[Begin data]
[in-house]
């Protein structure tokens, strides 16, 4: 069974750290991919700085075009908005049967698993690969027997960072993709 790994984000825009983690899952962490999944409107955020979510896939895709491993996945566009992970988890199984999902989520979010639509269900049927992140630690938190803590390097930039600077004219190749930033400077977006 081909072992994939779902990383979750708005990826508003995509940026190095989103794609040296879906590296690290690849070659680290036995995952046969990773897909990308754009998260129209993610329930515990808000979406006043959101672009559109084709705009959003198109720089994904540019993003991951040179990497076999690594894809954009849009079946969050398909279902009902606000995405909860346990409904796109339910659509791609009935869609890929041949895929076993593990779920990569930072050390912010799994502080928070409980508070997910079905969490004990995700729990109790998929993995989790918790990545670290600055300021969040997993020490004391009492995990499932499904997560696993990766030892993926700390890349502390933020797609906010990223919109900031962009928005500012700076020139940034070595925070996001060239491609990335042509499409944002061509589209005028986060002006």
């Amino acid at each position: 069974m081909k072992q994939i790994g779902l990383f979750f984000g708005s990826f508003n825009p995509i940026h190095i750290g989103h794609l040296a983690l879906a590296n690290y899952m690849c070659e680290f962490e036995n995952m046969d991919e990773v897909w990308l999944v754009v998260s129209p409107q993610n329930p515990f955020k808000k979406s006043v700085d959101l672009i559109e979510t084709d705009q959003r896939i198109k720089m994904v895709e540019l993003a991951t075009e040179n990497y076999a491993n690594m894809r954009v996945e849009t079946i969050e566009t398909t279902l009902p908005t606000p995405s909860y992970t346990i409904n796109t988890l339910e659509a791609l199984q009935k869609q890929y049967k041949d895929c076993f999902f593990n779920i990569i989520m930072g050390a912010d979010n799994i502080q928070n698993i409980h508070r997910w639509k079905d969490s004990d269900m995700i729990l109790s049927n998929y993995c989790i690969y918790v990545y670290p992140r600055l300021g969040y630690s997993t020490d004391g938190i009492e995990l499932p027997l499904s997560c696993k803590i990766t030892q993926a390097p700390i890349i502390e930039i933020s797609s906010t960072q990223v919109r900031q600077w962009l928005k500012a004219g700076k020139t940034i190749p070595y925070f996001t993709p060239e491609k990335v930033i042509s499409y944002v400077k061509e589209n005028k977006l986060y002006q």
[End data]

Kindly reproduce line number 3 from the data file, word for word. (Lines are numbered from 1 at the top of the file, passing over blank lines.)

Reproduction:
């Amino acid at each position: 069974m081909k072992q994939i790994g779902l990383f979750f984000g708005s990826f508003n825009p995509i940026h190095i750290g989103h794609l040296a983690l879906a590296n690290y899952m690849c070659e680290f962490e036995n995952m046969d991919e990773v897909w990308l999944v754009v998260s129209p409107q993610n329930p515990f955020k808000k979406s006043v700085d959101l672009i559109e979510t084709d705009q959003r896939i198109k720089m994904v895709e540019l993003a991951t075009e040179n990497y076999a491993n690594m894809r954009v996945e849009t079946i969050e566009t398909t279902l009902p908005t606000p995405s909860y992970t346990i409904n796109t988890l339910e659509a791609l199984q009935k869609q890929y049967k041949d895929c076993f999902f593990n779920i990569i989520m930072g050390a912010d979010n799994i502080q928070n698993i409980h508070r997910w639509k079905d969490s004990d269900m995700i729990l109790s049927n998929y993995c989790i690969y918790v990545y670290p992140r600055l300021g969040y630690s997993t020490d004391g938190i009492e995990l499932p027997l499904s997560c696993k803590i990766t030892q993926a390097p700390i890349i502390e930039i933020s797609s906010t960072q990223v919109r900031q600077w962009l928005k500012a004219g700076k020139t940034i190749p070595y925070f996001t993709p060239e491609k990335v930033i042509s499409y944002v400077k061509e589209n005028k977006l986060y002006q």